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On the Monday of Pope Benedict XVI's final week as leader of the Roman Catholic Church begins, there's word that:
-- Britain's most senior Roman Catholic cleric has resigned and will not be taking part in the conclave of cardinals that will select the next pope. As NPR's Philip Reeves reports from London, "Cardinal Keith O'Brien's decision was announced a day after revelations that he behaved inappropriately with several priests."
-- Benedict has, as it was rumored he might, decided to allow the cardinals to begin the conclave earlier than rules require. If all the cardinals who are eligible to vote have gathered at the Vatican, the Associated Press and Reuters report, they won't be required to wait the 15 days after Benedict's resignation (which takes effect Thursday) to begin the conclave.
On O'Brien's resignation, Phil tells our Newscast desk that the head of the Roman Catholic Church in Scotland was the subject of a report in Britain's Observer. Phil says that "the newspaper alleged he made inappropriate approaches towards three priests and one former priest in the 1980s. Cardinal O'Brien — archbishop of Saint Andrews and Edinburgh — strongly denies this. He's 74, and was due to retire soon."
But the cardinal opted to step down, saying he doesn't want to be a distraction at the conclave of cardinals. His decision, Phil adds, "may increase pressure on several other cardinals who are facing demands to recuse themselves because of their handling of abuse scandals."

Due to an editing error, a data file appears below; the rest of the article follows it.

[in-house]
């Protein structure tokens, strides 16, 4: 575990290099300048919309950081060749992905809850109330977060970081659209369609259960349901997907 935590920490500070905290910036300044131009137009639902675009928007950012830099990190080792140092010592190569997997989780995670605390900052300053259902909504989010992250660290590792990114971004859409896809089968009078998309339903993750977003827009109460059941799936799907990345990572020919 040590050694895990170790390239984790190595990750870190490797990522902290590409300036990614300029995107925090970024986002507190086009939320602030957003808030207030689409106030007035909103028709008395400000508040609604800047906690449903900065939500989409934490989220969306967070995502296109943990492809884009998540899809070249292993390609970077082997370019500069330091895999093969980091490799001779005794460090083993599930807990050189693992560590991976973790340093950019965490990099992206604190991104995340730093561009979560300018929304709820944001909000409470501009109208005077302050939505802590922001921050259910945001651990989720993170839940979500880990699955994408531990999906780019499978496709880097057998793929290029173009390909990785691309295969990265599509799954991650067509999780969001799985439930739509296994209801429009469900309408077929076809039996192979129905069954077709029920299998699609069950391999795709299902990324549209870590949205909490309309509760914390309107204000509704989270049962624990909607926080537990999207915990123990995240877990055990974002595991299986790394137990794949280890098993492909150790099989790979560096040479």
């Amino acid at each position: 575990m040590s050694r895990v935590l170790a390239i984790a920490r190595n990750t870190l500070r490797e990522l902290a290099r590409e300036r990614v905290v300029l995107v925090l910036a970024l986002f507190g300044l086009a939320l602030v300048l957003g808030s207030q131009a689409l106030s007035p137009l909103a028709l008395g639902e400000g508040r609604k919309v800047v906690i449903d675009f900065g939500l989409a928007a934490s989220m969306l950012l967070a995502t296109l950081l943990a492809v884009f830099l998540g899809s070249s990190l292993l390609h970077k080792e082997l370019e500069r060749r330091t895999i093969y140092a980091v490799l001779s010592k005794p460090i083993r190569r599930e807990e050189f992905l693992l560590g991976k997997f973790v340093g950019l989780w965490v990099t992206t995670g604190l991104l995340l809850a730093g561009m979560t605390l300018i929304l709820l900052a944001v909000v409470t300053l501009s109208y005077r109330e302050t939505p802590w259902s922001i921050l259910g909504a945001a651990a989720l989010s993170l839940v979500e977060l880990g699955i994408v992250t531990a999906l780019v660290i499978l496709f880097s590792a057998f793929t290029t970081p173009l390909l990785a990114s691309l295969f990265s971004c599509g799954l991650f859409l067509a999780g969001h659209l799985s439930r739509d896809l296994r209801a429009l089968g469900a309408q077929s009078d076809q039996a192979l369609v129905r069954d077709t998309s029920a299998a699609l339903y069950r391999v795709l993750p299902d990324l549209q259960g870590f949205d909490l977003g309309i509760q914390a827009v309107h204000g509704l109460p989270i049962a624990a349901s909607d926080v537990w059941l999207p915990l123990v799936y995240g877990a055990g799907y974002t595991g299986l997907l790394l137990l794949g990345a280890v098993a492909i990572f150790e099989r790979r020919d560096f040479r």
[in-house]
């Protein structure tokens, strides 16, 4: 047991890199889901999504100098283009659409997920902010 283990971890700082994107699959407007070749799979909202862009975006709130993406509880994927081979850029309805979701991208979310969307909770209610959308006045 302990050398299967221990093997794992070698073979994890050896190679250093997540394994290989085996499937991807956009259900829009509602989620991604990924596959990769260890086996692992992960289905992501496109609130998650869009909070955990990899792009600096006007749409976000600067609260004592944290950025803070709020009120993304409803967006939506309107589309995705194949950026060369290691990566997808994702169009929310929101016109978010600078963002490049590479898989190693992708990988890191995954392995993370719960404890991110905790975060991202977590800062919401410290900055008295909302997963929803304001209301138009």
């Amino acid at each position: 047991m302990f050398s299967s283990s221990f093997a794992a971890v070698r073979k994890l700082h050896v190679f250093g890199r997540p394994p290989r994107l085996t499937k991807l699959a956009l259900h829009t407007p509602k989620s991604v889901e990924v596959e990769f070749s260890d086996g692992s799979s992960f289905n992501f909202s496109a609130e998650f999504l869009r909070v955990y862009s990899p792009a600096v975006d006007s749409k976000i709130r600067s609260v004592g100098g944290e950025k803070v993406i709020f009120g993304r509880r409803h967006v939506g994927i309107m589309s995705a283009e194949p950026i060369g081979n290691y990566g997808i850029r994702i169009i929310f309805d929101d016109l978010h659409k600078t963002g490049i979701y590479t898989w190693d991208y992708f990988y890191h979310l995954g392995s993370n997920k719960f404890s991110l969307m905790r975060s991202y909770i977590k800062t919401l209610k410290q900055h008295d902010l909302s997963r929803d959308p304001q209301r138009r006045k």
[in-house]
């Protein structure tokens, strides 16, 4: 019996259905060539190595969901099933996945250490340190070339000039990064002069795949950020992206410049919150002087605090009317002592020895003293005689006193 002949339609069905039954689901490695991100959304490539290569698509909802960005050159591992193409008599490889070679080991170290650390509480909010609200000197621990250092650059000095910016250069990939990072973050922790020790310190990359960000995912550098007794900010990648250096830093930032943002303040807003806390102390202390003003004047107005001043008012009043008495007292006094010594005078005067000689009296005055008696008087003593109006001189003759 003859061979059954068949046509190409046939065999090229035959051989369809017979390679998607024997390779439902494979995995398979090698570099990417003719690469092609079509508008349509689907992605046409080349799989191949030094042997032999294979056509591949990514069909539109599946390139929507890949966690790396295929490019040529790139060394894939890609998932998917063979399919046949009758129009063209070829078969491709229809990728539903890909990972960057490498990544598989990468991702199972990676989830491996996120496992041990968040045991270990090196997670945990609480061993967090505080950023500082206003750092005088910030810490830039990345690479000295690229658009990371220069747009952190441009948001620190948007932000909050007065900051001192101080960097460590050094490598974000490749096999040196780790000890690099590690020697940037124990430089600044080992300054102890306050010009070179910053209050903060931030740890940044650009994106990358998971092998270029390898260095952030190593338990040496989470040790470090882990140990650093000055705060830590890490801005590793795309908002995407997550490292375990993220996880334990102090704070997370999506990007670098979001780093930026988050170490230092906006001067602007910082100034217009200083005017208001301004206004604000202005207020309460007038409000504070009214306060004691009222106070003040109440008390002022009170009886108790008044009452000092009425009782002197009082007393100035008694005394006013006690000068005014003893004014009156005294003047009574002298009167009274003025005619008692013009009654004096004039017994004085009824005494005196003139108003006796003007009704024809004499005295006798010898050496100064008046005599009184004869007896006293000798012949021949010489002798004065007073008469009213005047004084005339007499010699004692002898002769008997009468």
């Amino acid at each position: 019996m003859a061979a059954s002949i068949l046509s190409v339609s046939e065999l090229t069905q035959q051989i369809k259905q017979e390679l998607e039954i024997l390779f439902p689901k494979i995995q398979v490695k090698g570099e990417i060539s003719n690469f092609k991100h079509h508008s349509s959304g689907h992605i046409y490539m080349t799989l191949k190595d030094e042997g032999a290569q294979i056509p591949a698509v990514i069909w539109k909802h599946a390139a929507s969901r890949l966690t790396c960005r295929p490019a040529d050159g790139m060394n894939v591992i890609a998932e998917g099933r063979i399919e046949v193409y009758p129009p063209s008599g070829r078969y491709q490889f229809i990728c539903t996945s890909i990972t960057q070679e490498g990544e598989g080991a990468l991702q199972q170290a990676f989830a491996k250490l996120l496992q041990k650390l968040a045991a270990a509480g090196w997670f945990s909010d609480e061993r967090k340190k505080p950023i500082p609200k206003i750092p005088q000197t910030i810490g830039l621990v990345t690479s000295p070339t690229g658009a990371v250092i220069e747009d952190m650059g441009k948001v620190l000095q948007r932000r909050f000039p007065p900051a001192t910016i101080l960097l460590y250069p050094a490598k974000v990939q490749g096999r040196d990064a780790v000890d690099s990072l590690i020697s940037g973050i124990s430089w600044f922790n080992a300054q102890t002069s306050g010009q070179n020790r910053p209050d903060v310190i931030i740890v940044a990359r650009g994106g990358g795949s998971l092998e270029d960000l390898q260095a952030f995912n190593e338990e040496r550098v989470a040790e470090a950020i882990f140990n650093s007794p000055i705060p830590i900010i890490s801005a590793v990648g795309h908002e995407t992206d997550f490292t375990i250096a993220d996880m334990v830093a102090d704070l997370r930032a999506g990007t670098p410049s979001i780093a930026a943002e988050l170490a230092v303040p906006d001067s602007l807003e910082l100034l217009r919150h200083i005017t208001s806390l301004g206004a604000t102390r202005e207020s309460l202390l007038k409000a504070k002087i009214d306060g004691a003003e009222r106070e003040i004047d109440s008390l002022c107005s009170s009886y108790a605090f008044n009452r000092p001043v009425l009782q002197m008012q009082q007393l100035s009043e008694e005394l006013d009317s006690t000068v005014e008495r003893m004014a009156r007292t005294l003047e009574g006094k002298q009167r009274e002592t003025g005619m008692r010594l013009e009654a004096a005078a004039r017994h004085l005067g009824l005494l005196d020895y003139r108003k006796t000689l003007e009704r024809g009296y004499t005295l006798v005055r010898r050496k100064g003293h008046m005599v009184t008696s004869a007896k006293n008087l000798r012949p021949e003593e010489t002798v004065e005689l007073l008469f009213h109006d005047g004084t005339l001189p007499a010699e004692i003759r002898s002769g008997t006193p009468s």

The influential Whispers in the Loggia blog that covers the Vatican and the Catholic church writes that O'Brien had been "long viewed as an outspoken progressive. ... In recent years, however, the cardinal has become a leading voice against the growing British movement toward same-sex marriage." The blog adds that his resignation "was accepted by Pope Benedict a week ago, on 18 February."
"The resignation of Britain's most senior Roman Catholic cleric in the wake of allegations of improper behavior creates a crisis for the Church in Scotland, and represents a heavy blow to the wider Church as it battles to shore up its reputation ahead of the papal election or 'conclave.' The conclave is already expected to be difficult in the circumstances created by Pope Benedict's unprecedented resignation. The Vatican is also struggling to deal with reports of internal corruption and mismanagement."
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